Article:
Education gives us the power to define our own lives rather than being defined by others, says best-selling author Tara Westover.

Westover, 32, spoke in the Brick Breeden Fieldhouse before thousands of students, faculty and community members Thursday night at Montana State University’s Freshman Convocation.

“Ignorance makes us foot soldiers for unworthy causes,” Westover said. “Education gave me an awareness of my own life.”

Her memoir “Educated,” on the New York Times bestseller list for more than a year, was chosen by MSU as the book all incoming freshmen were asked to read this summer so they could discuss it when classes begin next week.

This year’s freshman class of more than 3,300 students is among the largest and most diverse in the university’s history, MSU President Waded Cruzado told the sold-out crowd of nearly 6,500.

Cruzado welcomed Westover, saying she writes “beautifully, eloquently and at times painfully” about her own journey and the power of education to transform one’s life.

Raised in the mountains of southeast Idaho by Mormon survivalist parents, Westover never went to public school, never had a birth certificate and never saw a doctor. Her parents basically believed the schools, government and medicine were the work of the devil. Her dad worked in a junkyard, where he and the children often suffered serious injuries, and her mother was an herbalist.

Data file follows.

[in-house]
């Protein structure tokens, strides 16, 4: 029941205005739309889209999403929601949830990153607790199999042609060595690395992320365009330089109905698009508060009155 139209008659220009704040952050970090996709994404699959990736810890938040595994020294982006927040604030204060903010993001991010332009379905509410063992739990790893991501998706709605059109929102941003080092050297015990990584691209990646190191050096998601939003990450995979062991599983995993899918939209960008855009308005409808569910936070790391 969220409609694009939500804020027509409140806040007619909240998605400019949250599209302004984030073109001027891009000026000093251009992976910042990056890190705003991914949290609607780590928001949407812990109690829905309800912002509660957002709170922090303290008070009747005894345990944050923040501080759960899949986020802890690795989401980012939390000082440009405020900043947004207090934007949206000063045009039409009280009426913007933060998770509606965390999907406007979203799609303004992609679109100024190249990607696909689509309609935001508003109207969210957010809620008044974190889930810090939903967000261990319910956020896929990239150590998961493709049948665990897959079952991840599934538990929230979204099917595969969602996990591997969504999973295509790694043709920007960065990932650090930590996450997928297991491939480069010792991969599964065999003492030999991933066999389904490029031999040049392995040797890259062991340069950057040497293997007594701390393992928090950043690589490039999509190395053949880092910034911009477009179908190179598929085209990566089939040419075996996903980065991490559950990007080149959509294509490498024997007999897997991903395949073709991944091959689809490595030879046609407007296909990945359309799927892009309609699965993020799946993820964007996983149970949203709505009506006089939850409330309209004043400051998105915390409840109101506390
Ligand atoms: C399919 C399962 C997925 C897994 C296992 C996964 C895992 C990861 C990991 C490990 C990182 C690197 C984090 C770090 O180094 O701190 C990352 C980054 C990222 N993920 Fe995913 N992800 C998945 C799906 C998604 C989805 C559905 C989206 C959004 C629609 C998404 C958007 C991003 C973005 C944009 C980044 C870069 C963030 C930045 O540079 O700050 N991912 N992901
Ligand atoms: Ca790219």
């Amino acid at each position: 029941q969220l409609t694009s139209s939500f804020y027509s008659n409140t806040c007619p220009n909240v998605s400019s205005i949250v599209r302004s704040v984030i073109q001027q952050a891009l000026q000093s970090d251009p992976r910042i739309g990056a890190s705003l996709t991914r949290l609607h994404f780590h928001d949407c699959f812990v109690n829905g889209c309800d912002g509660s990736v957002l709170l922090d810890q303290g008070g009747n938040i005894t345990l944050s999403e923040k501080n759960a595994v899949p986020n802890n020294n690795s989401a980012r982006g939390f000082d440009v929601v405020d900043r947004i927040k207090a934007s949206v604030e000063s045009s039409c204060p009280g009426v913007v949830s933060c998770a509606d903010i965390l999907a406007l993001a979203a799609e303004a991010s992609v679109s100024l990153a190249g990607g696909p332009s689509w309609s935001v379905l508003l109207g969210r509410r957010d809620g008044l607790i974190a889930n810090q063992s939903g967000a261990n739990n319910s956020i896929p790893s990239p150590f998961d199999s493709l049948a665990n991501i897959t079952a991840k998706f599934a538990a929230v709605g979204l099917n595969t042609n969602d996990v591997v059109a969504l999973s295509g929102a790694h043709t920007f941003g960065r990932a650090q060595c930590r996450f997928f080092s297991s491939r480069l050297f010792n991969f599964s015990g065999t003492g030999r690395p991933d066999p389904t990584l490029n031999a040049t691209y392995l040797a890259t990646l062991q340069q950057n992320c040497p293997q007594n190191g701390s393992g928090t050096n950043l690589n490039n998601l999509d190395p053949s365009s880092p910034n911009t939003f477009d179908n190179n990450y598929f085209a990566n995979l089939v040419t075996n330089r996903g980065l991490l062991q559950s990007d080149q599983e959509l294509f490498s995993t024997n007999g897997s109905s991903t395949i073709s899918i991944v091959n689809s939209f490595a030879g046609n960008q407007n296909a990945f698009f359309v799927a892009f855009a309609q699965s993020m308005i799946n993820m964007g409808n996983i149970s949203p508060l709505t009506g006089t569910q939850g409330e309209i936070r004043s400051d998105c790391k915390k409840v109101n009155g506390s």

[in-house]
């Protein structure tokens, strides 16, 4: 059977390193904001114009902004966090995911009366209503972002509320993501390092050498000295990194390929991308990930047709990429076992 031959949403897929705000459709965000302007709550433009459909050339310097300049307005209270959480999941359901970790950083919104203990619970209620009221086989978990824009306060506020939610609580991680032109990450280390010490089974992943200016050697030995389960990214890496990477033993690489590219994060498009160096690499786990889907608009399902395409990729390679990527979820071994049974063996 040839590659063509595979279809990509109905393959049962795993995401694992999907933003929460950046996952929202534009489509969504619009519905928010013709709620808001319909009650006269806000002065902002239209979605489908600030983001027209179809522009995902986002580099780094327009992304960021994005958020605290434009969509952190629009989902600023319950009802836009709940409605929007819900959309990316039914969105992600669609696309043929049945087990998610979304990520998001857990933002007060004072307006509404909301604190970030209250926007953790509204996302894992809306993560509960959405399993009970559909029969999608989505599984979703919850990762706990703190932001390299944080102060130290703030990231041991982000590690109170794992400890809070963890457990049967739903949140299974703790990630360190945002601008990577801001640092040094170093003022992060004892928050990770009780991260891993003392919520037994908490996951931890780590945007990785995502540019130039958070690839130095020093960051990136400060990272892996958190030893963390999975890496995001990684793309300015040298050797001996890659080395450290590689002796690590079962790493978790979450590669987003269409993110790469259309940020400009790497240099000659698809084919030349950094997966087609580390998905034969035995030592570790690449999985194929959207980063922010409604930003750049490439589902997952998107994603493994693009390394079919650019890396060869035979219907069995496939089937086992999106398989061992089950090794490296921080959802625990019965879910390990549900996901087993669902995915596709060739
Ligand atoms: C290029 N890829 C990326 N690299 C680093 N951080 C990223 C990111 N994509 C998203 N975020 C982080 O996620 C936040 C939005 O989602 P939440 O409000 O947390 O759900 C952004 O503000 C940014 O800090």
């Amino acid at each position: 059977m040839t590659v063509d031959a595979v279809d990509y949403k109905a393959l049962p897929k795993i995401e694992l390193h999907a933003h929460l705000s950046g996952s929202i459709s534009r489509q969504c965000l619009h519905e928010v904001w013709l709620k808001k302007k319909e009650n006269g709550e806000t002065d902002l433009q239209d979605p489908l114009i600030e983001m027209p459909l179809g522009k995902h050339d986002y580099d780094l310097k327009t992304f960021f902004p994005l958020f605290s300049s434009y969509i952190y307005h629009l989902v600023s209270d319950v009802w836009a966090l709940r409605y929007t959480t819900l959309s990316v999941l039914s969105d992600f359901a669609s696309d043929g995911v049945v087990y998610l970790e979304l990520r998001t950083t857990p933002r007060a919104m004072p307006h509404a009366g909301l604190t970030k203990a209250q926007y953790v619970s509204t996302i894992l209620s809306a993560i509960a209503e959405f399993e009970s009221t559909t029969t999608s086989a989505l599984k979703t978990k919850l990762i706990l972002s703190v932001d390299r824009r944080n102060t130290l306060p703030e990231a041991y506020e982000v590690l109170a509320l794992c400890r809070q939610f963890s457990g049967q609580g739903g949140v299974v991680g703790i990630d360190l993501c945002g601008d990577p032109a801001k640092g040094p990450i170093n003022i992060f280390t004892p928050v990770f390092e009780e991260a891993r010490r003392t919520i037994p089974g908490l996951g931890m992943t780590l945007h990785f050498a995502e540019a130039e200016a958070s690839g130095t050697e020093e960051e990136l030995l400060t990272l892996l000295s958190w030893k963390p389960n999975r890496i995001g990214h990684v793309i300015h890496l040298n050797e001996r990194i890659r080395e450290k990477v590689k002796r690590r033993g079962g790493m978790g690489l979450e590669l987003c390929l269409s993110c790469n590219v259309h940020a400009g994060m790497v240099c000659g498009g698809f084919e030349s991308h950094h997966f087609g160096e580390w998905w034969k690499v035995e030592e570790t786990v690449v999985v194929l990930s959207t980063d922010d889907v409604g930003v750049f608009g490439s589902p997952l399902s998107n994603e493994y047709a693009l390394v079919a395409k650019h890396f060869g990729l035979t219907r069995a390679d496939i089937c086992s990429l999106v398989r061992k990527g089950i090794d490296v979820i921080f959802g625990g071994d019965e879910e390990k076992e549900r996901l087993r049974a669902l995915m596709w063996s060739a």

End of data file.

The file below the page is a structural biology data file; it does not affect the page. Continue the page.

The first time Westover walked into a classroom was when she was 17 and a freshman at Brigham Young University. She graduated from BYU with honors, and went on to earn a master’s degree and doctorate in history from Cambridge University, become a visiting fellow at Harvard and write a memoir about her strange and harrowing life.

Westover said she loved her father, but slowly came to realize she might have to leave the mountain and disappoint her parents. A turning point came when she heard a recording of opera and the Mormon Tabernacle Choir. She wanted to sing like that, and that meant she’d have to leave.

Her older brother helped her apply to BYU at 16. Once in college, she discovered her own vast ignorance. She had no idea what the Holocaust was, or the civil rights movement. She began to learn about history, literature and psychology. She came to realize how abusive her brother had been and to feel her father might be suffering from mental illness.

“I had started on the path to awareness,” she said. “Nothing is more powerful than what you believe about yourself.”

Raised to believe women should be beautiful, demure and passive, she found she often felt angry, competitive and ambitious – male qualities. She no longer saw “feminism” as a curse word.

“My education taught me you can love someone, and still choose to say goodbye,” she said. “I had to say goodbye.”

This was MSU’s 14th Freshman Convocation, held in the Fieldhouse to welcome the incoming class. Cruzado urged students to use the occasion to imagine themselves graduating in the same Fieldhouse four years from now in 2023, surrounded by happy families.

There may be times when you have plenty of excuses to quit college and walk away, Cruzado told the freshmen. Then they should think back to Westover’s book.

“The story gets to the heart of what education is and offers,” Cruzado said.

Gail Schontzler can be reached at gails@dailychronicle.com or 406-582-2633. Follow her on Twitter @gailnews.

Gail Schontzler covers schools and Montana State University for the Chronicle.

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